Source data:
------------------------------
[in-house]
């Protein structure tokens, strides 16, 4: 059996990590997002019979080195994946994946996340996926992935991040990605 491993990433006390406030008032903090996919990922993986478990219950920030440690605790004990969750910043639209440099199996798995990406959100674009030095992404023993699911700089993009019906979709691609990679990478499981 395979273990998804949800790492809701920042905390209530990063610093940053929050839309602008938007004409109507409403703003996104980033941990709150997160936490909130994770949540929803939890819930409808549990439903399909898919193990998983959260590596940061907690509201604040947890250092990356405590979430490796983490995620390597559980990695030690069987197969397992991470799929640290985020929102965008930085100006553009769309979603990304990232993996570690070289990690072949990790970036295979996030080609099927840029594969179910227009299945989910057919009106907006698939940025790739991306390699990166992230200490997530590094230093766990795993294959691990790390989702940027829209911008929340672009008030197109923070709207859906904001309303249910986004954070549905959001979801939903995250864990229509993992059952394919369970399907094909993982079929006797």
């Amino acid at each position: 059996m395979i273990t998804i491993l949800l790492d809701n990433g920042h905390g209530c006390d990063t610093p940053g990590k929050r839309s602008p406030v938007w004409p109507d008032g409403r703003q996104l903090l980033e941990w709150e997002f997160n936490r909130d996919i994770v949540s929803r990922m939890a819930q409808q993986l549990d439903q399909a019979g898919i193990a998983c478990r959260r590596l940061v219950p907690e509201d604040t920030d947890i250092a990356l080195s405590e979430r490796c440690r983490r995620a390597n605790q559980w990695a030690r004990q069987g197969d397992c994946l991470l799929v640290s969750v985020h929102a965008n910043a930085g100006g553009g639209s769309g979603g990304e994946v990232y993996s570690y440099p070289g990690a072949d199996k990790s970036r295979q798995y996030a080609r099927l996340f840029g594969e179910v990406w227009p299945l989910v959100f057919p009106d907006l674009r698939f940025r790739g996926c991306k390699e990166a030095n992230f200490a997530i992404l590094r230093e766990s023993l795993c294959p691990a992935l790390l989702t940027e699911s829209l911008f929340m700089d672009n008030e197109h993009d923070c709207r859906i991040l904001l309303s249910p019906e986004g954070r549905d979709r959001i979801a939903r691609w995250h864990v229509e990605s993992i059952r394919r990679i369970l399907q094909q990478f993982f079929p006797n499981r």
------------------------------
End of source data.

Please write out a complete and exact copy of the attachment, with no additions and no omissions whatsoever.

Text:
[in-house]
């Protein structure tokens, strides 16, 4: 059996990590997002019979080195994946994946996340996926992935991040990605 491993990433006390406030008032903090996919990922993986478990219950920030440690605790004990969750910043639209440099199996798995990406959100674009030095992404023993699911700089993009019906979709691609990679990478499981 395979273990998804949800790492809701920042905390209530990063610093940053929050839309602008938007004409109507409403703003996104980033941990709150997160936490909130994770949540929803939890819930409808549990439903399909898919193990998983959260590596940061907690509201604040947890250092990356405590979430490796983490995620390597559980990695030690069987197969397992991470799929640290985020929102965008930085100006553009769309979603990304990232993996570690070289990690072949990790970036295979996030080609099927840029594969179910227009299945989910057919009106907006698939940025790739991306390699990166992230200490997530590094230093766990795993294959691990790390989702940027829209911008929340672009008030197109923070709207859906904001309303249910986004954070549905959001979801939903995250864990229509993992059952394919369970399907094909993982079929006797």
């Amino acid at each position: 059996m395979i273990t998804i491993l949800l790492d809701n990433g920042h905390g209530c006390d990063t610093p940053g990590k929050r839309s602008p406030v938007w004409p109507d008032g409403r703003q996104l903090l980033e941990w709150e997002f997160n936490r909130d996919i994770v949540s929803r990922m939890a819930q409808q993986l549990d439903q399909a019979g898919i193990a998983c478990r959260r590596l940061v219950p907690e509201d604040t920030d947890i250092a990356l080195s405590e979430r490796c440690r983490r995620a390597n605790q559980w990695a030690r004990q069987g197969d397992c994946l991470l799929v640290s969750v985020h929102a965008n910043a930085g100006g553009g639209s769309g979603g990304e994946v990232y993996s570690y440099p070289g990690a072949d199996k990790s970036r295979q798995y996030a080609r099927l996340f840029g594969e179910v990406w227009p299945l989910v959100f057919p009106d907006l674009r698939f940025r790739g996926c991306k390699e990166a030095n992230f200490a997530i992404l590094r230093e766990s023993l795993c294959p691990a992935l790390l989702t940027e699911s829209l911008f929340m700089d672009n008030e197109h993009d923070c709207r859906i991040l904001l309303s249910p019906e986004g954070r549905d979709r959001i979801a939903r691609w995250h864990v229509e990605s993992i059952r394919r990679i369970l399907q094909q990478f993982f079929p006797n499981r």